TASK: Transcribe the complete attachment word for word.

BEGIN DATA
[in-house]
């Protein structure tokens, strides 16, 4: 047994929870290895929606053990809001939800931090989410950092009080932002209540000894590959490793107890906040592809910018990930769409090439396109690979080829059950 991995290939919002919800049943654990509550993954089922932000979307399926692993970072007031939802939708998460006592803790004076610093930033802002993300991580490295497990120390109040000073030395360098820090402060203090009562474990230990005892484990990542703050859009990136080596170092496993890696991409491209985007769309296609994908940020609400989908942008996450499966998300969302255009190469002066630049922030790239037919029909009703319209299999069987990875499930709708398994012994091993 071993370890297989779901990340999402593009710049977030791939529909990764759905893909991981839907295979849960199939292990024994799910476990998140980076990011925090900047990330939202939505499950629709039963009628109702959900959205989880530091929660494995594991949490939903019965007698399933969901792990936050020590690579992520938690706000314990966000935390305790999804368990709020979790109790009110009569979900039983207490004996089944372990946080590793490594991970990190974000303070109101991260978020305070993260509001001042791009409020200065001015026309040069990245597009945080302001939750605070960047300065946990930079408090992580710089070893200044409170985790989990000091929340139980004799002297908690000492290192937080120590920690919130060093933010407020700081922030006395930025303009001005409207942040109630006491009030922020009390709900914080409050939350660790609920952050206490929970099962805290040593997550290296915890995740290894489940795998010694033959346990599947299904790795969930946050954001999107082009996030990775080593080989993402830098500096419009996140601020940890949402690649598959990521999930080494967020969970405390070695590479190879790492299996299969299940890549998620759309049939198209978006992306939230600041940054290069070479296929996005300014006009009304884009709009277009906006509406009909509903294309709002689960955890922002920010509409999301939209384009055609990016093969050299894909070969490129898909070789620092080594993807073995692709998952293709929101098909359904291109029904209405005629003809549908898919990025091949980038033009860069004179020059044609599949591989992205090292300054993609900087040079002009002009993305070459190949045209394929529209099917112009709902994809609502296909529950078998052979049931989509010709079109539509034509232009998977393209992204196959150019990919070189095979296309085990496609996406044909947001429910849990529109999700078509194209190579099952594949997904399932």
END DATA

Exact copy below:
[in-house]
């Protein structure tokens, strides 16, 4: 047994929870290895929606053990809001939800931090989410950092009080932002209540000894590959490793107890906040592809910018990930769409090439396109690979080829059950 991995290939919002919800049943654990509550993954089922932000979307399926692993970072007031939802939708998460006592803790004076610093930033802002993300991580490295497990120390109040000073030395360098820090402060203090009562474990230990005892484990990542703050859009990136080596170092496993890696991409491209985007769309296609994908940020609400989908942008996450499966998300969302255009190469002066630049922030790239037919029909009703319209299999069987990875499930709708398994012994091993 071993370890297989779901990340999402593009710049977030791939529909990764759905893909991981839907295979849960199939292990024994799910476990998140980076990011925090900047990330939202939505499950629709039963009628109702959900959205989880530091929660494995594991949490939903019965007698399933969901792990936050020590690579992520938690706000314990966000935390305790999804368990709020979790109790009110009569979900039983207490004996089944372990946080590793490594991970990190974000303070109101991260978020305070993260509001001042791009409020200065001015026309040069990245597009945080302001939750605070960047300065946990930079408090992580710089070893200044409170985790989990000091929340139980004799002297908690000492290192937080120590920690919130060093933010407020700081922030006395930025303009001005409207942040109630006491009030922020009390709900914080409050939350660790609920952050206490929970099962805290040593997550290296915890995740290894489940795998010694033959346990599947299904790795969930946050954001999107082009996030990775080593080989993402830098500096419009996140601020940890949402690649598959990521999930080494967020969970405390070695590479190879790492299996299969299940890549998620759309049939198209978006992306939230600041940054290069070479296929996005300014006009009304884009709009277009906006509406009909509903294309709002689960955890922002920010509409999301939209384009055609990016093969050299894909070969490129898909070789620092080594993807073995692709998952293709929101098909359904291109029904209405005629003809549908898919990025091949980038033009860069004179020059044609599949591989992205090292300054993609900087040079002009002009993305070459190949045209394929529209099917112009709902994809609502296909529950078998052979049931989509010709079109539509034509232009998977393209992204196959150019990919070189095979296309085990496609996406044909947001429910849990529109999700078509194209190579099952594949997904399932």